Don't expect to see the cinematic brow raised much higher between now and Labor Day. Folks who receive their education via home schooling -- i.e., sitting in front of the T.V. -- will find the multiplex a comforting environment indeed. Ponder The Crocodile Hunter: Collision Course (July 12), which promises further tips for dealing with dangerous reptiles. (Wait a minute; that's public school.) Harsher lessons yet can be gleaned from Jackass: the Movie (sometime in August), based on the controversial MTV stunt-fest that has inspired numerous incidents of copycat self-mutilation -- so many, in fact, that the movie may skip theaters and go straight to PBS as a documentary in some rural communities.
To be fair, there are some films coming between now and Labor Day that may actually be good for you, though their box-office take won't approach the sipper-cup revenue generated by "Stars Wars: Episode II -- Send in the Clones." (Did I get that right?) In the French-made Time Out (May 31), a man loses his job, declines to tell his wife and children, and instead wanders the streets while waging an inner battle with his conscience. It's the CGI that's going to make this sucker work.
The Florida Film Festival (June 7 through 16) is, as always, the best local line of resistance against moviedom's Creeping Dumb. This year's edition gets underway with a screening of John Sayles' Sunshine State, a drama about the ill effects of property development on the Floridian way of life. Embrace irony: When the DVD comes out, buy it at a mall!
Balancing intelligence with high commerce is a trick only a select few mainstream pictures may be able to pull off. The trailer for the Steven Spielberg/Tom Cruise sci-fi actioner Minority Report (June 21) looks promising. But the movie is bound to face resistance from moviegoers who read its title and erroneously assume that it's a dramatization of Halle Berry's Oscar-acceptance speech. Director M. Night Shyamalan ("The Sixth Sense," "Unbreakable") addresses the mystery of the crop circles in Signs (Aug. 2), dispatching Mel Gibson to find the true meaning of the world's least understood series of symbols. Knowing Shyamalan's love of the twist ending, expect them to be revealed as alien code for "The next time we visit, we're bringing doughnuts."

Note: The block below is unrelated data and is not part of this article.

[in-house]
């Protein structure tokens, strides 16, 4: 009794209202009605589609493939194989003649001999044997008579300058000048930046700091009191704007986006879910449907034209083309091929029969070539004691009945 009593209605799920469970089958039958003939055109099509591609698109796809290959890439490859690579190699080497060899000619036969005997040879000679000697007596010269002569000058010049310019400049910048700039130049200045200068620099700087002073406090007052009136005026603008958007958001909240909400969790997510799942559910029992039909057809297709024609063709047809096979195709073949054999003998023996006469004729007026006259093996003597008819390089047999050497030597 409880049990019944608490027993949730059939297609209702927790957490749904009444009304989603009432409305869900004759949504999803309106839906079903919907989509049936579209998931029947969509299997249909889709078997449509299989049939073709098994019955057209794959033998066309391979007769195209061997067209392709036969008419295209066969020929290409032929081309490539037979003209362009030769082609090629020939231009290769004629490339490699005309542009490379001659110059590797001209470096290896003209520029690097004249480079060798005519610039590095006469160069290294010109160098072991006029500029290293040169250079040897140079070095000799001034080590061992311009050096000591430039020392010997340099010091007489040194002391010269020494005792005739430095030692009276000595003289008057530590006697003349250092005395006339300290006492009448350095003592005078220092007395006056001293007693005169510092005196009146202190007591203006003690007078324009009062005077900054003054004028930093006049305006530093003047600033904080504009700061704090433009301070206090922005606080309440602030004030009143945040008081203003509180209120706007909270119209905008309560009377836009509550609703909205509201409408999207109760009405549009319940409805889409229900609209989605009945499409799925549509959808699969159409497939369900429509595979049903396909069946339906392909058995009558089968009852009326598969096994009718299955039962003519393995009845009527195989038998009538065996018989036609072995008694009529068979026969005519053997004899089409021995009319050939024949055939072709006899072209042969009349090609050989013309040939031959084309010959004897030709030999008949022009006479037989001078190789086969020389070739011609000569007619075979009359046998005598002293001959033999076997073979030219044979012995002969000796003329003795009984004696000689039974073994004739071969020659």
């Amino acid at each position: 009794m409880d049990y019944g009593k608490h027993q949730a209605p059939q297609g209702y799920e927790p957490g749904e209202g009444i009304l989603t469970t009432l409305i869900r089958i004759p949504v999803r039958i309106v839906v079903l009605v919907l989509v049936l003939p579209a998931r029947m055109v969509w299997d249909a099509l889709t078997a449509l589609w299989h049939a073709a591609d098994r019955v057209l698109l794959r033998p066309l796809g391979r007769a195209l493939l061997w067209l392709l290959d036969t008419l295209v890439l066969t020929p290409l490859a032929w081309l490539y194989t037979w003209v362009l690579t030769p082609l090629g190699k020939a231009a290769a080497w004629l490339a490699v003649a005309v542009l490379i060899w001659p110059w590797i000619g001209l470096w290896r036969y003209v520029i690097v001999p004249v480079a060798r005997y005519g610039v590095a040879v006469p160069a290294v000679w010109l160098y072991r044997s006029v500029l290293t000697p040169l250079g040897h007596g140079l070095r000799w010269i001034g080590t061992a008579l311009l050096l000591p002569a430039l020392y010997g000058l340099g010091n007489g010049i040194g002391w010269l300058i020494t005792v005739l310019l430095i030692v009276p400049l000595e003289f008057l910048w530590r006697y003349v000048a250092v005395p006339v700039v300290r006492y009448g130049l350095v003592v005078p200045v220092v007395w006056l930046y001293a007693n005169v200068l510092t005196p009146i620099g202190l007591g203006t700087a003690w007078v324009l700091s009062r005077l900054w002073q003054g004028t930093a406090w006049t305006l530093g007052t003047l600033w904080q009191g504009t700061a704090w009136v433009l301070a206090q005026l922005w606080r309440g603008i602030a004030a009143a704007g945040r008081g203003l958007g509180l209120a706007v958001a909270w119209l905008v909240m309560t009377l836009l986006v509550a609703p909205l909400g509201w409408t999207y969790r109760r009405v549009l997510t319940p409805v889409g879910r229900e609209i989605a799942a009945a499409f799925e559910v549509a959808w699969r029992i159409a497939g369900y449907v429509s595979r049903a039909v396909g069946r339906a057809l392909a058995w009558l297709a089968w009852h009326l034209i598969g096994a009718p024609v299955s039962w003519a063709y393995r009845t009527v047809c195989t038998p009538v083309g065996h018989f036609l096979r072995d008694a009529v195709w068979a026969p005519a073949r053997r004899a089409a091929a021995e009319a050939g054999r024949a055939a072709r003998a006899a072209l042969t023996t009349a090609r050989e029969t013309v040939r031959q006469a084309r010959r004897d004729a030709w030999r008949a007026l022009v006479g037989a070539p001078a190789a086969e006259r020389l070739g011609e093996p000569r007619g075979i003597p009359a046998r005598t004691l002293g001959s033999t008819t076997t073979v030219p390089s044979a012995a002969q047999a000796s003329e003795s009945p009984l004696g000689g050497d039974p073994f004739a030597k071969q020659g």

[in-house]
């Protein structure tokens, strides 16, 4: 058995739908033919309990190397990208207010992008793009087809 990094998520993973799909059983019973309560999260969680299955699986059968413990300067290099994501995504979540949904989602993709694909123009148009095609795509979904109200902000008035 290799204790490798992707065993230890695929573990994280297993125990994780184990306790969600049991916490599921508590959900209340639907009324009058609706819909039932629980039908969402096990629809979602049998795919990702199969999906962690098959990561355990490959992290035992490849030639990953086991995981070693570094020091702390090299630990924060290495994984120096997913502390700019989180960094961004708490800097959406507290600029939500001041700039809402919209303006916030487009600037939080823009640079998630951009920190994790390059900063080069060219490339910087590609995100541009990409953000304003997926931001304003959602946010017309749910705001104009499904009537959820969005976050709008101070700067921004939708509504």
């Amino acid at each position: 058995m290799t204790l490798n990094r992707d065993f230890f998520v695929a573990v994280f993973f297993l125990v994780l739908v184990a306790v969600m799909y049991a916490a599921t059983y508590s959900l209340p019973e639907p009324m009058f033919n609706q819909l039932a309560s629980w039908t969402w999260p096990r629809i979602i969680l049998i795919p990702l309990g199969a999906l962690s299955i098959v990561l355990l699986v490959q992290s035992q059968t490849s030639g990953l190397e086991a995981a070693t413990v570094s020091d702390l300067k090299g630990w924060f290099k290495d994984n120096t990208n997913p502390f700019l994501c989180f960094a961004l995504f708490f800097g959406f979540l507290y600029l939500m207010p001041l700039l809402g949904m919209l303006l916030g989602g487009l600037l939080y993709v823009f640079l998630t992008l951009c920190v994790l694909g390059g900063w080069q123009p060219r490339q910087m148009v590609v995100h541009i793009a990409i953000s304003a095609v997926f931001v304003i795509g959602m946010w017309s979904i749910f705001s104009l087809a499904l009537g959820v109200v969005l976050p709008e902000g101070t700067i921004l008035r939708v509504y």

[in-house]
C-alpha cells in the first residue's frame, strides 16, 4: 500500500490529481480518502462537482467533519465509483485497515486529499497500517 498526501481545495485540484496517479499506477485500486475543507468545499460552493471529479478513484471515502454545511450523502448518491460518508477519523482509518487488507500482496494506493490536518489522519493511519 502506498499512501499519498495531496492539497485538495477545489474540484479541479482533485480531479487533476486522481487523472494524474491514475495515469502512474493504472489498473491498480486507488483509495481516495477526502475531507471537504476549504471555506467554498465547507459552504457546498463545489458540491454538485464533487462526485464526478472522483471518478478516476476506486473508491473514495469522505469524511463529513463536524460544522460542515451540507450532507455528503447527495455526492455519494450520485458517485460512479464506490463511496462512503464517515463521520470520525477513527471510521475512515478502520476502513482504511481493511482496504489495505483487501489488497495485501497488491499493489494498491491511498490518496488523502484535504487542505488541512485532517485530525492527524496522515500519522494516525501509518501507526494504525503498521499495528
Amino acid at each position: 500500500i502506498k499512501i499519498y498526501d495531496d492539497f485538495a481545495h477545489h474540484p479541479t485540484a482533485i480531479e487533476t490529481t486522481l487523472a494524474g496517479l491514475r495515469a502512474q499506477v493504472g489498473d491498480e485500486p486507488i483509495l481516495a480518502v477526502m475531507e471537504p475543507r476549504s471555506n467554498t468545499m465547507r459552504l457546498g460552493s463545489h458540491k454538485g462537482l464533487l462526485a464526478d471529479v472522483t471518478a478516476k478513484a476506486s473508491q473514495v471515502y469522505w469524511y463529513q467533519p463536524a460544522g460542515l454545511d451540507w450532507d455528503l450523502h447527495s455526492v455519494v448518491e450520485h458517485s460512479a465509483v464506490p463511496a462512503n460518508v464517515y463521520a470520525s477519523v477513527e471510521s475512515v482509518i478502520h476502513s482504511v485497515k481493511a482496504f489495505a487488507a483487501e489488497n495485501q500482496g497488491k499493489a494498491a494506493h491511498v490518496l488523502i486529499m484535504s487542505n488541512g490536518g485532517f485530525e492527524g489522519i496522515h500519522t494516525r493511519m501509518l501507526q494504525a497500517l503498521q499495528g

And then there's Divine Secrets of the Ya-Ya Sisterhood (June 7), which at least has its roots in literature. Many people are interested in seeing this big-screen adaptation of Rebecca Wells' best-selling novel, but honesty forces me to admit that I am not one of them. Maybe it's because I own testicles. Perhaps I'm just disappointed that Divine is not actually in the film. Either way, learning why Sandra Bullock can't get along with her mother is a task I can easily put off until autumn. Now, hand me my sipper cup and Winona Ryder tape.